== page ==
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The Law Society of Ontario has created a gender-neutral space, like this one at the University of Seattle, at the province’s top court for lawyers needing to change into their robes.Elaine Thompson/The Canadian Press

The Law Society of Ontario says a gender-neutral space has now been created at the province’s top court for barristers needing to change into their robes.

The regulator says it has completed the transformation of what was formerly the men’s robing room at Toronto’s Osgoode Hall courthouse so that it can be used by people of all genders.

In a tweet earlier this week, the law society says barristers are asked to change in private stalls located in the washroom area. It says there are also private unisex washroom stalls.

The organization says the women’s robing room has not been altered and remains available for those who do not feel comfortable changing near men.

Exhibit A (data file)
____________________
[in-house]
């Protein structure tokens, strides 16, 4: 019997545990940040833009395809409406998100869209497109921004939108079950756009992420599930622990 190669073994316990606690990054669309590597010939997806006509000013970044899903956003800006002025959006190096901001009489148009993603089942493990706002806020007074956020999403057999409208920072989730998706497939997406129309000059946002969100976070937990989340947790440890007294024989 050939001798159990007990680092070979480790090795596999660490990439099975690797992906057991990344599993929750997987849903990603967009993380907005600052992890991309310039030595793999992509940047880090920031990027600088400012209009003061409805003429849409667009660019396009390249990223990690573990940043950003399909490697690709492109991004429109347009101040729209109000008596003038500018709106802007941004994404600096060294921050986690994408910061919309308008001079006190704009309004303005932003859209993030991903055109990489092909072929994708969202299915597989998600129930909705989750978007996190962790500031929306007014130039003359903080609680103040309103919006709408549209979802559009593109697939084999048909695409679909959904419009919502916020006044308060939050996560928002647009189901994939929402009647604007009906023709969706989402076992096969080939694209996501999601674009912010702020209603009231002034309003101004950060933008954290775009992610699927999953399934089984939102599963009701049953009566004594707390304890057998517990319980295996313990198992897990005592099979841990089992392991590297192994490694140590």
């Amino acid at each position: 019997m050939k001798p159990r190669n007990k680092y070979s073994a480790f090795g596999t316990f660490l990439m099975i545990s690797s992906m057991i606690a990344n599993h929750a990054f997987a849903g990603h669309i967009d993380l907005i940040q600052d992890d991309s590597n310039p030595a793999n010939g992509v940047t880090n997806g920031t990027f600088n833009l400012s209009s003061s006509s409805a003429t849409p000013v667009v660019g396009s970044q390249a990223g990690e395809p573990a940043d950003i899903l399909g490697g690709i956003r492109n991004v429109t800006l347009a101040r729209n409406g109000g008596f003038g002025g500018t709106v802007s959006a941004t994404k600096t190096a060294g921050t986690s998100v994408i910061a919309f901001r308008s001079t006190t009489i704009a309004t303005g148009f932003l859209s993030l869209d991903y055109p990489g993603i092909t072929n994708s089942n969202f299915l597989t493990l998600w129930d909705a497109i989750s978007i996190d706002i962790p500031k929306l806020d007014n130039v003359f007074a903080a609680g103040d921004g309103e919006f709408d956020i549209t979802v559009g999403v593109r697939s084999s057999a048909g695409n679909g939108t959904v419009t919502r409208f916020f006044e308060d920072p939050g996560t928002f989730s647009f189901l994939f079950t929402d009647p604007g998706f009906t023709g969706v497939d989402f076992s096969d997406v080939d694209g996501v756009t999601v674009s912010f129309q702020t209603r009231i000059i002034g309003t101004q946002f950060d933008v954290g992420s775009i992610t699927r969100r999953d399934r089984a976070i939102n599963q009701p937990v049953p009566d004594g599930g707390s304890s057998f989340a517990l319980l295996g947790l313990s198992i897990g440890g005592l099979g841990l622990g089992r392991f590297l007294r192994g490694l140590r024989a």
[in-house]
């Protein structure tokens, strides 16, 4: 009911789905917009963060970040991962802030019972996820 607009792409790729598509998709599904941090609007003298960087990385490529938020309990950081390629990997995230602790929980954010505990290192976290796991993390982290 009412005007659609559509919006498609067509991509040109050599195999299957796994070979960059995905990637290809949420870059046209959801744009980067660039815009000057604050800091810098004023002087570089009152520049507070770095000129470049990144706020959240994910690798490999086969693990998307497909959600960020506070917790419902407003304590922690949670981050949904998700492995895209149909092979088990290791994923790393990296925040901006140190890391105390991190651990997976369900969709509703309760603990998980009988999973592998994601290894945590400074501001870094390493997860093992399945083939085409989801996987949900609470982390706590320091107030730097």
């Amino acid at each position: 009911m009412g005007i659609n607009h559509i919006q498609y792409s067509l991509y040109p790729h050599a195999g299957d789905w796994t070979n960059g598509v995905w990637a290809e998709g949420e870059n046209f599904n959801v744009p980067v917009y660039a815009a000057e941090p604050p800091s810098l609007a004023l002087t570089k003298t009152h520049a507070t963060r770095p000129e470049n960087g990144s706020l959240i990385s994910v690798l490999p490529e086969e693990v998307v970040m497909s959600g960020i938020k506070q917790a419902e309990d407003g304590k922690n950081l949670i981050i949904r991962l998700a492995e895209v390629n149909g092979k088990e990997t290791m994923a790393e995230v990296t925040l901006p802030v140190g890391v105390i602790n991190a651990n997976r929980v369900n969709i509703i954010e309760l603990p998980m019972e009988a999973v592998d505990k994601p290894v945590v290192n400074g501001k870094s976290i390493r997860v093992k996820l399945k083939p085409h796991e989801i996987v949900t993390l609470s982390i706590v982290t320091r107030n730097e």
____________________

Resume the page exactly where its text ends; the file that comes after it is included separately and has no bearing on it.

The renovation was announced in February after Toronto lawyers highlighted the size discrepancy between the women’s space, which holds 12 lockers, and the men’s, which had close to 70.

Fay Faraday posted photos of the women’s room on Twitter, prompting Breanna Needham to launch an online petition calling for a unisex space.

The petition, which described the rooms as “one representative example of the systemic inequality that is pervasive in the legal profession,” drew significant attention in legal circles and received roughly 900 signatures.

“Sometimes, after centuries, change happens quickly,” Ms. Faraday wrote on Twitter after the new room was unveiled.

The news was largely hailed online, although a few dissenters suggested the move was creating a new type of inequality.

“Men lose their change room, women keep theirs. That’s equality today. Where do Muslims, Religious Jews, and modest people change?” lawyer Sam Goldstein tweeted.

Lawyers are required to wear black, flowy robes to appear in Superior Court and at the Ontario Court of Appeal. Wearing them outside the courthouse, however, is generally considered “bad form,” according to the law society.

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